Yet, oil and gas companies were exempted from the Toxic Release Inventory, therefore chemical disclosure is different for each of the 29 fracking states. To boot, shale gas production, or fracking, is concentrated in relatively gas-friendly states: Texas, Louisiana, Pennsylvania, Arkansas, West Virginia, Colorado and North Dakota, listed in order of gas production volume.
    According to an in-depth National Resources Defense Council report which compares today’s hodgepodge of state-level fracking regulations, no state requires full chemical disclosure. Even new regulations in Texas, the largest shale gas producer, require chemical reporting but do not require “proprietary” chemicals to be listed which can account for 50 percent of the chemicals used in one fracking. The report also concludes that state reporting is inconsistent and significant portions of data are missing altogether.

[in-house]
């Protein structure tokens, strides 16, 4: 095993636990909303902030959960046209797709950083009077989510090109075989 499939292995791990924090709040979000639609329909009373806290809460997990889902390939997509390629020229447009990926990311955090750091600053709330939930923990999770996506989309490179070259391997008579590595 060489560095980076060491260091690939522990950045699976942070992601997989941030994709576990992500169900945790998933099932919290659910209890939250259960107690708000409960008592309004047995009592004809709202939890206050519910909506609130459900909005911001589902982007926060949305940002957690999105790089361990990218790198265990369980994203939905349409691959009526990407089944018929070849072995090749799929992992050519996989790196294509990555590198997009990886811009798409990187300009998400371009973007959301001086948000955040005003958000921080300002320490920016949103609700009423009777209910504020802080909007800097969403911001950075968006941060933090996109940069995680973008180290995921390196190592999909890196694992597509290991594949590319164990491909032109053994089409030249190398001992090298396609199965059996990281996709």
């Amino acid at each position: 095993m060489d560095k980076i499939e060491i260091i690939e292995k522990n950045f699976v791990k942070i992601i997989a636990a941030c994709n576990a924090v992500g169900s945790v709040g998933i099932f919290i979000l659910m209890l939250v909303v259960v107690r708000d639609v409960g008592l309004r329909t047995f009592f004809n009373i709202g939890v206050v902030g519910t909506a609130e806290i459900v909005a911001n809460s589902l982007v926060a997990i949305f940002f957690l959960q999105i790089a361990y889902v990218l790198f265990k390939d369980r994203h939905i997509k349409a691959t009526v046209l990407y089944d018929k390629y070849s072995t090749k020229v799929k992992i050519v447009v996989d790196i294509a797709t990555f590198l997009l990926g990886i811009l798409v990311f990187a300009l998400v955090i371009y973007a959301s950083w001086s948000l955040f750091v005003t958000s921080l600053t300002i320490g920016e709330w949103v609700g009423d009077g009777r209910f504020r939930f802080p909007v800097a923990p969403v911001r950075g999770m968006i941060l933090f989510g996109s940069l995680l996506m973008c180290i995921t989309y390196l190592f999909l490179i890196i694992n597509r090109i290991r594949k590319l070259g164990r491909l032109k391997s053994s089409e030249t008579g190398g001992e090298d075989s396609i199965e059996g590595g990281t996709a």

Adding to the lack of chemical disclosure, only two states (West Virginia and Colorado) inform residents about new wells before drilling. This means that in 27 states, residents are not notified of new drilling, making it impossible to conduct comprehensive (and expensive) water testing before the drilling.
    How exemptions play out in the law-can you prove what you drank?
    In 2007, Equitable wasn’t legally required to disclose the chemicals used in the fracking, therefore no doctor, no person or group knew what chemicals to test for or what caused the foam in the creek, the color changes in the pond or the compromised water well.
    Though water tests revealed the Hagy property drinking water had changed since the drilling had occurred, the tests were not apples-to-apples comparisons.  During the lawsuit’s evidence discovery process, the natural gas firms finally furnished the list of chemical used on the Hagy property which verified the fracking chemicals used weren’t “just water and sand,” as quoted by the Equitable contact.